by Shana Nys Dambrot

Attention: Bus for the Camp Mohawk Basketball Game Leaving in 15 Minutes
Painter, sculptor, and installation artist James Georgopoulos takes the pursuit of pleasure very seriously—and not only his own. He has a profound curiosity as to the eclectic gamut of fantasies, consumer luxuries, pricey pastimes, and irrational desires that motivate each of us to varying degrees. Money. Beauty. Power. Fame. All of these find perfect confluence in the world of fine art, wherein expensive objects are made and consumed on a spectacular level—and Georgopoulos often works directly with the iconography of these appetites—cars, jewels, sex, Wall Street. But there are other kinds of pleasures, more conceptual and sublime; of simple or alluring loveliness such as one might find in nature, ice cream, remembered scents, or games of chance. These also find their way into Georgopoulos’ work.

His most recent exhibition, There Is No End at Los Angeles’ MAMA Gallery, featured a sculptural series using damaged classic cars, a wishing well, an edition of gold bars in homage to the world’s richest men, images of horseracing and the space race, a portrait of Michael Jackson made in his signature painted pixelation style, and perhaps most saliently: a working vintage slot machine.

We spoke to the artist as he took a road trip through rural Maine. It turns out he goes there a lot. He grew up in New Hampshire and vacationed there as a kid with his family. He went away to summer camp in that part of the country, too. And now as an adult, although he would continue living in L.A., he’s thinking of moving his art studio there—a sort of Georgopoulos Summer Camp, for adults.

Fittingly, it was from this idyllic, fraught, inspirational place of camp and simple pleasures that Georgopoulos created the cover art for this very issue. Inspired by the iconic film Meatballs, which embodies both meanings of the word “camp,” he created a new work of pixelated painting—what he calls The New Element Series—in a labor-intensive process involving transforming appropriated images into studies in optical dimensionality that reference the digital age even as their surfaces thwart the digital camera sensors’ attempts to resolve the pixelation.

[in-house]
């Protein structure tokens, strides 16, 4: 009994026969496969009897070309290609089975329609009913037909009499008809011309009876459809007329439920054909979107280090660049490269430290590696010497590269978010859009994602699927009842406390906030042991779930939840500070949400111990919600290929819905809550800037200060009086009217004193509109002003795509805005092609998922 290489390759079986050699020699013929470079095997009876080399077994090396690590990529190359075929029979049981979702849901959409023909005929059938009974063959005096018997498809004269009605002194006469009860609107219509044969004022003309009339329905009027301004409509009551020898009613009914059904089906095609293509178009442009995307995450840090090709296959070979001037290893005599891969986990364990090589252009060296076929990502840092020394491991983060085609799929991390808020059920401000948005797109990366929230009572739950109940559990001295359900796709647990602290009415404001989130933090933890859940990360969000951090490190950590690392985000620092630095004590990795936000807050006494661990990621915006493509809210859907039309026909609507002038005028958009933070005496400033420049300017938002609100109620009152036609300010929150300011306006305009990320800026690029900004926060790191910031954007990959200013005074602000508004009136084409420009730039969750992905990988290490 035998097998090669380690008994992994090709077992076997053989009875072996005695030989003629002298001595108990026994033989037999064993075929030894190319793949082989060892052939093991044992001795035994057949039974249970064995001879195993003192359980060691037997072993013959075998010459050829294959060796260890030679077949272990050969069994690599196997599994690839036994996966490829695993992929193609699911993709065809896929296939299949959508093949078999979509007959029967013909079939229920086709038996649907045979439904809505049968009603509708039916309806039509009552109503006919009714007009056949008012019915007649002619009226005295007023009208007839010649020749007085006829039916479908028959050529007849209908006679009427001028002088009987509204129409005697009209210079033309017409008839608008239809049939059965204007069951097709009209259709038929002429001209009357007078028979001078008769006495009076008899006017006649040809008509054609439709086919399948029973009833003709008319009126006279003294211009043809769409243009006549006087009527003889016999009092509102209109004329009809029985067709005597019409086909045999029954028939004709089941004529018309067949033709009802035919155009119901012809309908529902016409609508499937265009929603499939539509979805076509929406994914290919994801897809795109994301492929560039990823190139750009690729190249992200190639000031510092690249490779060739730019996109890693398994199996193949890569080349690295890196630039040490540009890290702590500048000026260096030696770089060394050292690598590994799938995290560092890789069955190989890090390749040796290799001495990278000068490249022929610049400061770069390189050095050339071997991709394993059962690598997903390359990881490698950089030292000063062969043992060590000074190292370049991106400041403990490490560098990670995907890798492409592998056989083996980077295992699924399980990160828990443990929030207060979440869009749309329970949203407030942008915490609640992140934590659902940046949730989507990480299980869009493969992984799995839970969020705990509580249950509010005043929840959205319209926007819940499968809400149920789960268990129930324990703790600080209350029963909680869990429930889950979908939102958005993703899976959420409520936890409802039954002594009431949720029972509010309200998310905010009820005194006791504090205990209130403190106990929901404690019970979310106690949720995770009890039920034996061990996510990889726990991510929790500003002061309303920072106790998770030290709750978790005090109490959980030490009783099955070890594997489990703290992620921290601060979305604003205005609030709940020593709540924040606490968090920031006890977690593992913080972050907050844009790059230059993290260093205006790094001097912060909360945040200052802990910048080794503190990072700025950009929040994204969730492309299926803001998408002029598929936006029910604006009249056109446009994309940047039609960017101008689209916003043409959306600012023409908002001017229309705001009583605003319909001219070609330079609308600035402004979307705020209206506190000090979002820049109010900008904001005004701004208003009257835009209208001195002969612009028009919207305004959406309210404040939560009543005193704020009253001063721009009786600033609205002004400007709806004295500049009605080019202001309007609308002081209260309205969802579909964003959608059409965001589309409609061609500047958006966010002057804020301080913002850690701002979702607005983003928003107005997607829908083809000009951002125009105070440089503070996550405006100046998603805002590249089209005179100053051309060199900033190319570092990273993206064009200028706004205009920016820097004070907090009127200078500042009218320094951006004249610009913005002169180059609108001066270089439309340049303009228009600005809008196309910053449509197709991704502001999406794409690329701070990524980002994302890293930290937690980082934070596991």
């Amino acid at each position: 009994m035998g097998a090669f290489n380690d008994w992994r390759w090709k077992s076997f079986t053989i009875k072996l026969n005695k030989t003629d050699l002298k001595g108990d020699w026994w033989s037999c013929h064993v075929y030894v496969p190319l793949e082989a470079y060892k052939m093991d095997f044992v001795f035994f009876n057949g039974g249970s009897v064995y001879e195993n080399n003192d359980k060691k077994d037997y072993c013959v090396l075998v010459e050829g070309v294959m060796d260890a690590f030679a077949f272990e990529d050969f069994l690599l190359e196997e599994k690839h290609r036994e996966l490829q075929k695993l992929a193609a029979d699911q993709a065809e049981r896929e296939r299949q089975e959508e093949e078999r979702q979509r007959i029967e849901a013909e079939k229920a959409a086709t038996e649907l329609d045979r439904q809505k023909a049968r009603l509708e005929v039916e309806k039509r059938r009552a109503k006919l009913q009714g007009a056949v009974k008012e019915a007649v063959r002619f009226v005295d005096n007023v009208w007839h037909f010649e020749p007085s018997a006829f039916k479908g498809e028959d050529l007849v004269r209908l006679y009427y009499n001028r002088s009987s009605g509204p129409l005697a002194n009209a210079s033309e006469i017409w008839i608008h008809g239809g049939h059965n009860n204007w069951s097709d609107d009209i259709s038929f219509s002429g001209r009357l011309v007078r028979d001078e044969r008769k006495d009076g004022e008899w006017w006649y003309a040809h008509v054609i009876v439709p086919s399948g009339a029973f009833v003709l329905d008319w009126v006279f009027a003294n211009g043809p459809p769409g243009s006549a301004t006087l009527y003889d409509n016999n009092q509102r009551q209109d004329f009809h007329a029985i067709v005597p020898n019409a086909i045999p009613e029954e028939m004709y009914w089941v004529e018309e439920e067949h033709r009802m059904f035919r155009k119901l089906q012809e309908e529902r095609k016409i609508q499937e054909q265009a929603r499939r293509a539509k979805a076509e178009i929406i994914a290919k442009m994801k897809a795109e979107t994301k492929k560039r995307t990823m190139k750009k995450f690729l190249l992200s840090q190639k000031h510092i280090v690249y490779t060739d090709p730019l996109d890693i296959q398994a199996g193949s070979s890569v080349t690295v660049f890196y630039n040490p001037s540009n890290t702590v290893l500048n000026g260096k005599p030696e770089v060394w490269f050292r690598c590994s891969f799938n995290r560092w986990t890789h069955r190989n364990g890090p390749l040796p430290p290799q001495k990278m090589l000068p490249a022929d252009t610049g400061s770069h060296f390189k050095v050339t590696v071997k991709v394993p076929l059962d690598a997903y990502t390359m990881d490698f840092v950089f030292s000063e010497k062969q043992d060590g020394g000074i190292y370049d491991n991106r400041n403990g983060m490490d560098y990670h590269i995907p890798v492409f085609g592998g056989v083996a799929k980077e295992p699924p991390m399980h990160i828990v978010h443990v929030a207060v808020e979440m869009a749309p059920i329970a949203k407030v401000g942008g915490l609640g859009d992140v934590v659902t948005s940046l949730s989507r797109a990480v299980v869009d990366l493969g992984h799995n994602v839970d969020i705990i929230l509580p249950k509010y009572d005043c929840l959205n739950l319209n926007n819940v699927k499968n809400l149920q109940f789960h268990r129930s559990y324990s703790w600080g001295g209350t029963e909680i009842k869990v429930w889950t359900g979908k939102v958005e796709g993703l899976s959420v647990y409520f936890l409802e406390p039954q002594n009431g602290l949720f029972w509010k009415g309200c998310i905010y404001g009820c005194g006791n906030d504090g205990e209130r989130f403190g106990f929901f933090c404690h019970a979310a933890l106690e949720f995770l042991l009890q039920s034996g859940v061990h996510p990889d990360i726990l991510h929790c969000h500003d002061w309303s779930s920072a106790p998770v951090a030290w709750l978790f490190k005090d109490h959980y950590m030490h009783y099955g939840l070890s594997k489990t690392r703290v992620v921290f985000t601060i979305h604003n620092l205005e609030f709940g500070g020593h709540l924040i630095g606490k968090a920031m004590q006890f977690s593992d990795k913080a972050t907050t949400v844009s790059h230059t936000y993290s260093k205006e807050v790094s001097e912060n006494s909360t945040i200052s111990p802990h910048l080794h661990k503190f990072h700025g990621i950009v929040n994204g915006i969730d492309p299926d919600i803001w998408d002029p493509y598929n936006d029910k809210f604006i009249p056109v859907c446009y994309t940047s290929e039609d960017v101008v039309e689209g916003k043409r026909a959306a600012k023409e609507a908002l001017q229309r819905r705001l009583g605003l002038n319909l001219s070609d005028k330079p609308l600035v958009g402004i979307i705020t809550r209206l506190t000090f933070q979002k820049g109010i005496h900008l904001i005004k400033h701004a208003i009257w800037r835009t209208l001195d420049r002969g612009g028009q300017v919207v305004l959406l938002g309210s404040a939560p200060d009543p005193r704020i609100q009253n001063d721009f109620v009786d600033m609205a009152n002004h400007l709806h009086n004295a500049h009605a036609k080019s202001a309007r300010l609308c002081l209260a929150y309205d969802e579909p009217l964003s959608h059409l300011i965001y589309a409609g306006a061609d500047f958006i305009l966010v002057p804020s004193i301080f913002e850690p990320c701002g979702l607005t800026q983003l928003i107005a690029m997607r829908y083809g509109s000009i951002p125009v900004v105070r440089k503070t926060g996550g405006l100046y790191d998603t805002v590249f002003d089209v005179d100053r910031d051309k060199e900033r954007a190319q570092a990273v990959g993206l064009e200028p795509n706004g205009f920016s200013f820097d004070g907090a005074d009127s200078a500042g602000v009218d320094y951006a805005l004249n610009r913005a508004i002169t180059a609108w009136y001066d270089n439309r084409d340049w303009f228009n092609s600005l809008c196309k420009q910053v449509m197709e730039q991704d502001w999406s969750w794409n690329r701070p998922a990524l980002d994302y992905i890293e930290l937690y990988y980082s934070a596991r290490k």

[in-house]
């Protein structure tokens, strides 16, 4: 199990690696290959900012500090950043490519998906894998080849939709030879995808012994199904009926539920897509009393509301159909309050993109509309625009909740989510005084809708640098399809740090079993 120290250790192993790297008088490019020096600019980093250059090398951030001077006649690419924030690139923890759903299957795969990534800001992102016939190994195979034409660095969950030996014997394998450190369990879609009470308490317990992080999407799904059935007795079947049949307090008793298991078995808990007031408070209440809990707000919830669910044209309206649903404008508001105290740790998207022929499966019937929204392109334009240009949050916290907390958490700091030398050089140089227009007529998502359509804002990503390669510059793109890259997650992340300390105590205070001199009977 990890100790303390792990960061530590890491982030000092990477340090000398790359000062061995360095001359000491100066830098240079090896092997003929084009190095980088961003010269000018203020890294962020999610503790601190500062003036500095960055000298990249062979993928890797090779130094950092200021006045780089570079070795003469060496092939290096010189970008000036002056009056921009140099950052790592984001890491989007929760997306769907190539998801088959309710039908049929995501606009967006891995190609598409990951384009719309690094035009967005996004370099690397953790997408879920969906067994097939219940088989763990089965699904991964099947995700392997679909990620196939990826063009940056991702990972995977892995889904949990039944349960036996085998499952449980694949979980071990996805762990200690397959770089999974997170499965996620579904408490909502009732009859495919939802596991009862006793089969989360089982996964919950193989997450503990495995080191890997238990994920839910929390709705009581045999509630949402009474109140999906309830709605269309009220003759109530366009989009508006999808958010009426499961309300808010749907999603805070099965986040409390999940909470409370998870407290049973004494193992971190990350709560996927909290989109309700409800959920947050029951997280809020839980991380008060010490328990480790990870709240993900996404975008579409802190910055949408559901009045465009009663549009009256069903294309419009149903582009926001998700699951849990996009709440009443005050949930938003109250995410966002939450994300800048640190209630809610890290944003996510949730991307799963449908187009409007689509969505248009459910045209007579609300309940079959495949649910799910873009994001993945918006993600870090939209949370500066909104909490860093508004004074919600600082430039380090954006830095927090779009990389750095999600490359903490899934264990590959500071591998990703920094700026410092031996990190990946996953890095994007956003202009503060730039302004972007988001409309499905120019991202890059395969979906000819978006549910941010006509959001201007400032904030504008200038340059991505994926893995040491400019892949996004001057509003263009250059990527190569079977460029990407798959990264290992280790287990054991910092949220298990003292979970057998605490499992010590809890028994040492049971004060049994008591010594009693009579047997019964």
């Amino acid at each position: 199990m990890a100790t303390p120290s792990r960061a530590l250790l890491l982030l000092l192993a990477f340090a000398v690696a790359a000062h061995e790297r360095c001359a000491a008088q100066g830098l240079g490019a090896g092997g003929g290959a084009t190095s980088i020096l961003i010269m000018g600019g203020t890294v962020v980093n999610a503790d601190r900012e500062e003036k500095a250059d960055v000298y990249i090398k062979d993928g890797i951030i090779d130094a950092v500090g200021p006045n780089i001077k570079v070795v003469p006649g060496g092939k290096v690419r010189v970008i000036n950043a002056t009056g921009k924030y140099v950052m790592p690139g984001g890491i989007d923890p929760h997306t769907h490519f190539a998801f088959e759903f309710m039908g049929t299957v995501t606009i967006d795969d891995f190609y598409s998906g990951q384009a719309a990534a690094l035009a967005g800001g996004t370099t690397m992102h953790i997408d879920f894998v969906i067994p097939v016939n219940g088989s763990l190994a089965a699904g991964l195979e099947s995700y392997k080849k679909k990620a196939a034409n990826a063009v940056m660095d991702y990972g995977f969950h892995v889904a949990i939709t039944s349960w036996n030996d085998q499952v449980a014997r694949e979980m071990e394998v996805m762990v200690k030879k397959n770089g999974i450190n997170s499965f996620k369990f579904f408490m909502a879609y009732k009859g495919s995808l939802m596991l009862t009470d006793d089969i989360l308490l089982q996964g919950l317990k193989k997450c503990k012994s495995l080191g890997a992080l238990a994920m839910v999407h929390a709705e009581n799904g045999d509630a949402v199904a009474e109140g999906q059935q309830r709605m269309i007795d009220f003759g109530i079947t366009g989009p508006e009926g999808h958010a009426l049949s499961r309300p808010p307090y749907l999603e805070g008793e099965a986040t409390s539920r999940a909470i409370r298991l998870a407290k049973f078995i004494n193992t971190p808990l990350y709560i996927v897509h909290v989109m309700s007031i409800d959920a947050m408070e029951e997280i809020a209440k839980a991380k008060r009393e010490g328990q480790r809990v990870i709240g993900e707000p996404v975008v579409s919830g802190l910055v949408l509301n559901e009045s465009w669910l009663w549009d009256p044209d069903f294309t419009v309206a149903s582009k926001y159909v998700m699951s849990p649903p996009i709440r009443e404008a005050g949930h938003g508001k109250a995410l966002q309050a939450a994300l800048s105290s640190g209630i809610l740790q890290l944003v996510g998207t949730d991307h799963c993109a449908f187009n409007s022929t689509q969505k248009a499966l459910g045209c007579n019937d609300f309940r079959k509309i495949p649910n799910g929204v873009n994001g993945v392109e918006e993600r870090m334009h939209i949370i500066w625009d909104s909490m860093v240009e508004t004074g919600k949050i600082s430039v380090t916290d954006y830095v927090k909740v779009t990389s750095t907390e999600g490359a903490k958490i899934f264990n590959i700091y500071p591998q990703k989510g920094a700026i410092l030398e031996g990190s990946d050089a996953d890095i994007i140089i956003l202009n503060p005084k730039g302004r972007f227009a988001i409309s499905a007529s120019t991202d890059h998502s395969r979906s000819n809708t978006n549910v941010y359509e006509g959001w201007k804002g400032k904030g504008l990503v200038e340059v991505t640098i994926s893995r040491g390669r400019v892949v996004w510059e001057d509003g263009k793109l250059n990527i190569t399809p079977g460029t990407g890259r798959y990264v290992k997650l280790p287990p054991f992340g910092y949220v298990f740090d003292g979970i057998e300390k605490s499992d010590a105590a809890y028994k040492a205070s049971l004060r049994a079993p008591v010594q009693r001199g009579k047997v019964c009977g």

For Georgopoulos, it’s about reclaiming media overload, forcing the viewer to engage with the image content rather than just passively observing it. The brain can’t help but get caught up in finishing the image itself. Like a puzzle, or a game played with very high-end pieces. These works interrupt the pace of media consumption; reorient the viewer into a new context of the present moment, of authentic craft and subliminal messages.

“I’m trying to present all the possibilities of something,” says Georgopoulos, “beyond what is expected. Take the slot machine from the show for example. It’s about addiction and gratification, of course. But it’s also a wonder of design and craft, and a well-honed tool for manipulating human emotion. And then after that, there is all that it means. Most people think slot machines are for sad people, but for me a store full of them like where this one came from—it’s a candy store. And like so much, the works change with the mood of the viewer. It’s that private context that makes it Pop Art or political commentary.”

The way Georgopoulos remembers it, summer camp is kind of like that too—it depends on the camper. It can be night terrors and Lord of the Flies, or ghost stories and melty s’mores. Friendships last a lifetime, but so do scars. Jimmy Georgopoulos went to Camp Belknap, the same place Steve Jobs first went and then returned to as a counselor—and which Jobs credited with instilling his legendary leadership skills. Jimmy didn’t have that experience. He was homesick and cried quite a bit, and he knows for sure they were not allowed to have candy. Sewing your name in your underwear is no small feat when it’s Georgopoulos. But in craft shop… well that was a different story, “We got to work with baked enamel powders and machine tools. Once we made medals that were later passed out to sporting events winners. I got one of them and felt quite proud—until I realized later that I’d just gotten one because I’d made them!” Still it seems like he learned a lesson there.

He further realized that “camp” isn’t about getting back to nature per se, or it doesn’t have to be. “It’s really about change, escape, gaining new perspectives.” Being liberated, being scared, being independent. Testing the wideness of the world. The fantasy of going there and being relatively isolated, being dedicated for weeks or even months at a time to a whole different way of living, centered around creativity and craft. “But this time,” James Georgopoulos would like you to know, “Candy, booze, and girls definitely allowed.”